Obesity can also cause reflux. The additional weight causes pressure on the abdomen, resulting in acid build up.

Hiatal Hernia, a condition that occurs when the stomach is pushed above the diaphragm, has also been linked to GERD. The problem has been shown to worsen symptoms, although has not yet been proven to be a direct cause of GERD.


Even simple things like smoking and wearing tight fitting clothing are sometimes attributed to GERD. Smoking slows the function of the LES, causing acid to back up into the esophagus. Tight fitting clothing places constrictions on the chest and abdomen with the same results. Even snacking before bed can lead to GERD, as eating less than 2 hours before lying down can result in reflux.

For more information on GERD and natural remedies, please check out our book Reflux Remedy Report.

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October 26, 2010

Gastroesophageal Reflux Disease (GERD)

Severe chronic heartburn can be diagnosed as a condition called Gastroesophageal Reflux Disease. It happens when the lower esophageal sphincter – the muscle at the junction between the esophagus and the stomach – becomes too relaxed.? Normally, the sphincter only allows things like food and liquids to flow one direction – into the stomach.? A sphincter that isn’t functioning properly allows stomach acids to enter into the esophagus causing damage and pain.


Symptoms of GERD generally occur when lying down after eating, when lifting or bending over to get an object, or after consuming a large meal.? Symptoms include:

  • Heartburn: A burning pain in your chest or throat
  • Regurgitation: Acid backing up into your throat or mouth. Often accompanied by burping and a bitter taste.


Medications: Certain medications can aggravate GERD.? They include:

  • NSAID pain relievers (ibuprofen and aspirin)
  • Dietary supplements (potassium, calcium, iron tablets)

Hormonal Changes: Often, pregnant women suffer from heart burn as a result of changes in the balance of hormones.? The sphincter is partially controlled by hormones, and when there is a change it can disrupt the contraction of the muscle.

Foods: ?Though no one food can be pointed to as a definitive cause of GERD or heartburn, certain foods have a higher occurrence rate than others.? Things like caffeine, alcohol, garlic, onion and mint cause reflux frequently.? However everyone has their own specific food triggers and should avoid those that cause heartburn or contribute to GERD.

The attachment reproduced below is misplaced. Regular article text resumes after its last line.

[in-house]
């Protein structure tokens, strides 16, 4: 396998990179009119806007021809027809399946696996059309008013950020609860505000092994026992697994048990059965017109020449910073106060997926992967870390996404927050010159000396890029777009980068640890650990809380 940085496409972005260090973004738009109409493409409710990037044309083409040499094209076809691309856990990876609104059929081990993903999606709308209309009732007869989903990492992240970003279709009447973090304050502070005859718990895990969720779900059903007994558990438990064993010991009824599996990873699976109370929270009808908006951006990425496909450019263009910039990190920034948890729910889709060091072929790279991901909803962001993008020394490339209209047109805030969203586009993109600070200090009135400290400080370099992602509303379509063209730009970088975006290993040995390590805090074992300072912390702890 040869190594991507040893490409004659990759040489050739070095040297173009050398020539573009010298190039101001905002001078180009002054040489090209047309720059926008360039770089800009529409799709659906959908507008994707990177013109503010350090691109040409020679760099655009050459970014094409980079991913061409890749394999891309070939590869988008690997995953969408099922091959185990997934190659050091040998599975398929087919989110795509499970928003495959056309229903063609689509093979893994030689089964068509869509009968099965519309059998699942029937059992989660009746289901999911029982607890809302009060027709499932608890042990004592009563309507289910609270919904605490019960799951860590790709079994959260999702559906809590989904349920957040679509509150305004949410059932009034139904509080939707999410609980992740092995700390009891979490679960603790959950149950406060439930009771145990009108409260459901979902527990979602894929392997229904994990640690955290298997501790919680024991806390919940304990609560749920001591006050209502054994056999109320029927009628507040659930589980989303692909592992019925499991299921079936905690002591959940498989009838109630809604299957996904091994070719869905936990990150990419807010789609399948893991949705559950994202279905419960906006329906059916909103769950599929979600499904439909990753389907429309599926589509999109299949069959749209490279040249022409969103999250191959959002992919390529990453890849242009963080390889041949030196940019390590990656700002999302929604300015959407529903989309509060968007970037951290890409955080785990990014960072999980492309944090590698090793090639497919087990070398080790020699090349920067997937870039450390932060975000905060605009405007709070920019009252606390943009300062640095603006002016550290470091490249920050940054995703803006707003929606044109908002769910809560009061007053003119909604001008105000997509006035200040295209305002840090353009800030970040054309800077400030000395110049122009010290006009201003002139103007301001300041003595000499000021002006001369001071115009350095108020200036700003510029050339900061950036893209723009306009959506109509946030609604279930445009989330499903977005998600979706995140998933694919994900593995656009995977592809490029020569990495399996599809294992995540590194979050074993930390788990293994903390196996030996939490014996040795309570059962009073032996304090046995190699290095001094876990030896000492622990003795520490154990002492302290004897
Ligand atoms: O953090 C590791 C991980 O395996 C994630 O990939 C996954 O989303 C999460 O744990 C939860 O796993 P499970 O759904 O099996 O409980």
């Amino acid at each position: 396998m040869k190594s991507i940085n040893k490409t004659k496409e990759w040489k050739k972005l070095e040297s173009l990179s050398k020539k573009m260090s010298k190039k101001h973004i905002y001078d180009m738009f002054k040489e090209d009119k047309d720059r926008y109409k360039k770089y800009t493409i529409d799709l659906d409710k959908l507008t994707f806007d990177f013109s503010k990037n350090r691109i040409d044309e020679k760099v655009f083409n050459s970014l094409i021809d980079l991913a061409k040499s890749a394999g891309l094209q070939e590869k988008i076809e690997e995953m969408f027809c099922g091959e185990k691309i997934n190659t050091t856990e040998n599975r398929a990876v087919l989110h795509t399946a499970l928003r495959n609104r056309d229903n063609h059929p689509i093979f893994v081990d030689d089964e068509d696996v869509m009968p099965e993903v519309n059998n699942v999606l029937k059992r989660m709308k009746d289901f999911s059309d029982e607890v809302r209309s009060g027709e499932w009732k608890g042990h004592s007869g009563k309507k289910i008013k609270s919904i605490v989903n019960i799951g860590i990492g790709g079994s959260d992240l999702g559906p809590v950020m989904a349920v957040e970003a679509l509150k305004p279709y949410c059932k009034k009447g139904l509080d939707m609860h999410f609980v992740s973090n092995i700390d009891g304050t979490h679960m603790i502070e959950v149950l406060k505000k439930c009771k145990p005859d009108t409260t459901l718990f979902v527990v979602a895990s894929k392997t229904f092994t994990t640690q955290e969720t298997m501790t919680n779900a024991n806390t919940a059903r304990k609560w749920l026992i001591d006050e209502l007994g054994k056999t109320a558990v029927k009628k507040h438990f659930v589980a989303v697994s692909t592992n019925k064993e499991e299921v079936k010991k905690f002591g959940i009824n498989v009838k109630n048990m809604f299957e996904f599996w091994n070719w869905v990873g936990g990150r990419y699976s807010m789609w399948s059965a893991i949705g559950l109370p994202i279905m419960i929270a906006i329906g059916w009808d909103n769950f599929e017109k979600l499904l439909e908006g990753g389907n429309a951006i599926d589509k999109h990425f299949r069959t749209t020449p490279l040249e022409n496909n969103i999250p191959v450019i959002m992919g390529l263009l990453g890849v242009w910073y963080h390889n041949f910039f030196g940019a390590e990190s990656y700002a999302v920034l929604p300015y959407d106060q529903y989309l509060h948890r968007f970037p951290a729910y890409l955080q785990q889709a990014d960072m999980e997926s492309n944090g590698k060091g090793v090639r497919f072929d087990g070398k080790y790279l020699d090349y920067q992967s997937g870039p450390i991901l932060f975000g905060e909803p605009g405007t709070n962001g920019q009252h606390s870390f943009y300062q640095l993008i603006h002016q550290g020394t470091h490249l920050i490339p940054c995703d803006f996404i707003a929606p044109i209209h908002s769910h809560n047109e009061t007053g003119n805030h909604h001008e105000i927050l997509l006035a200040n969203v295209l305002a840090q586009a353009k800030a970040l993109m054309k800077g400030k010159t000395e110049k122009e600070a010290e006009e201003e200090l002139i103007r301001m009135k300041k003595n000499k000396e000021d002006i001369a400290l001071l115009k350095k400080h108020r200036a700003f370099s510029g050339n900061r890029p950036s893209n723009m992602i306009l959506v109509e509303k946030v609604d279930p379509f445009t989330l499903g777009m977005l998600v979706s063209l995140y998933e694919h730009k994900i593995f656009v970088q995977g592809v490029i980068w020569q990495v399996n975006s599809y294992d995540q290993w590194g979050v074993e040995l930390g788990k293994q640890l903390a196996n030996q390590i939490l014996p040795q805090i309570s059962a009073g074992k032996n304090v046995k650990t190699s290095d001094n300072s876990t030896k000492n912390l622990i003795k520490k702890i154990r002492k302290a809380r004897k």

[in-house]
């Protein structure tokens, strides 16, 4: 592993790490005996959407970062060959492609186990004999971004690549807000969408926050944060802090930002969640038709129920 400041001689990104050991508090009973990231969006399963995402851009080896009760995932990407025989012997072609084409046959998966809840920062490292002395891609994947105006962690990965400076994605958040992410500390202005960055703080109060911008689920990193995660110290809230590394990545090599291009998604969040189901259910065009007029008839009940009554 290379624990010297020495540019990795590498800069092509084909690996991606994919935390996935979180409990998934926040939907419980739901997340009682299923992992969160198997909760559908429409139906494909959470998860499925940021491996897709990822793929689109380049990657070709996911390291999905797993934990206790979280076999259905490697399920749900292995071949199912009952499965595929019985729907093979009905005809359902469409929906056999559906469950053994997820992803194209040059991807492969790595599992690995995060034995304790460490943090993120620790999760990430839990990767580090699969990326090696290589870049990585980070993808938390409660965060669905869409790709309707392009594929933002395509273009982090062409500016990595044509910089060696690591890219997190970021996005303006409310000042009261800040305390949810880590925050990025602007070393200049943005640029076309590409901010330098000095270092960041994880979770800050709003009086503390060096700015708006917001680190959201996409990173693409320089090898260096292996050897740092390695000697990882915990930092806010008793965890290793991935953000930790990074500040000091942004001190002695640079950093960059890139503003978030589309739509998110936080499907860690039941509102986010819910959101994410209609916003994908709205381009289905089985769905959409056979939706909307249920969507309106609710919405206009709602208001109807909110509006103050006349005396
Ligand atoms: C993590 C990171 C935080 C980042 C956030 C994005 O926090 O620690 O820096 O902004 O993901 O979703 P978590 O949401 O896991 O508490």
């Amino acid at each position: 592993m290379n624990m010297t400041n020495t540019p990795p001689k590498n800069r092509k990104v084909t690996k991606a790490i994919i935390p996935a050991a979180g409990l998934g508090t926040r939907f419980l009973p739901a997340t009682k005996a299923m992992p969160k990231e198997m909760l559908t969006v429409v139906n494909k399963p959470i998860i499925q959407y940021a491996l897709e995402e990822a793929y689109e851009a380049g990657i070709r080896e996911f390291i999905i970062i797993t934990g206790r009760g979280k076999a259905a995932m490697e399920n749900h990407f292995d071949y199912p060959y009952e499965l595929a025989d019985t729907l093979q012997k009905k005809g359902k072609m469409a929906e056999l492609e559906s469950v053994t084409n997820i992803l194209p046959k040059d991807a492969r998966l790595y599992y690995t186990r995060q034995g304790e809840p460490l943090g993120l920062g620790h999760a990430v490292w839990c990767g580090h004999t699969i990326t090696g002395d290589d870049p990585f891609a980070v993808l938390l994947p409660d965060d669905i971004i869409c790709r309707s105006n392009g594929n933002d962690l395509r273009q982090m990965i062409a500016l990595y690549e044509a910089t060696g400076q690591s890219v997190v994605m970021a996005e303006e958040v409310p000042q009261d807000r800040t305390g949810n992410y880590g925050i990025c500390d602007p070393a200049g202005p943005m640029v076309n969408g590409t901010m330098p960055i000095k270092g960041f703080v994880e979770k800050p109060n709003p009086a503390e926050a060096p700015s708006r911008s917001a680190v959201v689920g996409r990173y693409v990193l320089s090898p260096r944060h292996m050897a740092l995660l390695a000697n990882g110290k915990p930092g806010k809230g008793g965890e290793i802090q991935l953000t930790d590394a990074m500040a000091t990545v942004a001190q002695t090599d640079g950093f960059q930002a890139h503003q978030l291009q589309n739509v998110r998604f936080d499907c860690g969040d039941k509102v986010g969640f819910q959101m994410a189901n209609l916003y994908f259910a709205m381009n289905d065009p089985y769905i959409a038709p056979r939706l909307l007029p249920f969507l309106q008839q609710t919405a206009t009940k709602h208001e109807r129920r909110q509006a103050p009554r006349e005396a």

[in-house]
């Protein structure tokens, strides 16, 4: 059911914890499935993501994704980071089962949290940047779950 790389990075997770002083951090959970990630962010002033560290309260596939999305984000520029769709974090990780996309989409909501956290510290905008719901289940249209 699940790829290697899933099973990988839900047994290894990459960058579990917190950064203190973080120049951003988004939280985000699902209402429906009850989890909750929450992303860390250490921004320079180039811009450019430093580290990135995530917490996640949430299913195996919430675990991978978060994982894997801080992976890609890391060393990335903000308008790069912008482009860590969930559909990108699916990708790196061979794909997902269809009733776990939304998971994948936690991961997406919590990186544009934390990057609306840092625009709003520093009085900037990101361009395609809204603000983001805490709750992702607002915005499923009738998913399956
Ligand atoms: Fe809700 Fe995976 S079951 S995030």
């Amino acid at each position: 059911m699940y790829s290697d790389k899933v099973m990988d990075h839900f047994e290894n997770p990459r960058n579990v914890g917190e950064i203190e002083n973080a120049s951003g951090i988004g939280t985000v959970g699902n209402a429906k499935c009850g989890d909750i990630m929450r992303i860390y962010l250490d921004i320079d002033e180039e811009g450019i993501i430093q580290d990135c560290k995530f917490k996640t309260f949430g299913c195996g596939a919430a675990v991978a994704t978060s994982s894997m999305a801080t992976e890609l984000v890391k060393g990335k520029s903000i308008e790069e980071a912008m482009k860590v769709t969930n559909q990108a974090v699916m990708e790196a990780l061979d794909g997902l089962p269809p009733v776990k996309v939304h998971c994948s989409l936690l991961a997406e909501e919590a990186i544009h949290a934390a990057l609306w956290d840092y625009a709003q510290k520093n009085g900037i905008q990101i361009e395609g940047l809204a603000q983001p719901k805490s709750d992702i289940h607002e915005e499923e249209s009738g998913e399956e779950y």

Health Issues: Some diabetes sufferers have been known to also have GERD.? It comes as a result of a condition called gastroparesis, in which the stomach delays in emptying itself causing a pressure build up, which results in reflux.? Obesity can also lead to GERD as extra weight puts added pressure on the abdomen, causing reflux.? Also, a condition called Hiatal Hernia is known to worsen the symptoms of GERD, but is not directly connected to causing GERD.? It occurs when a portion of the stomach becomes displaced, either forced into the esophagus or up next to it.

Habits:? Certain day to day habits can cause or exacerbate GERD.? Smoking slows the lower esophageal sphincter down, causing acid to back up from the stomach.? Wearing tight fitting clothes can place too much pressure on the stomach, causing reflux.? Even eating or lying down too close to bed time can cause heartburn.


The majority of GERD sufferers can manage the condition with medication and simple diet changes.? Over the counter antacids or prescription drugs can help diminish the symptoms of GERD.? Keeping a food journal and eliminating foods that cause heartburn can also help.? Even changing daily habits like quitting smoking can change the condition dramatically.

In severe cases where none of these approaches are successful surgery can be beneficial.? Most people can do the procedure laparoscopically, which is minimally invasive.? It involves suturing a portion of the stomach around the esophagus, tightening around the sphincter and preventing acid from backing up.? However, not everyone with GERD is a candidate for laparoscopic surgery.? Some will require a laparotomy, which involves opening the abdomen, and others will need a thoracotomy, which involves opening the chest.

For more on GERD and some holisitic solutions, please read our Reflux Remedy Report.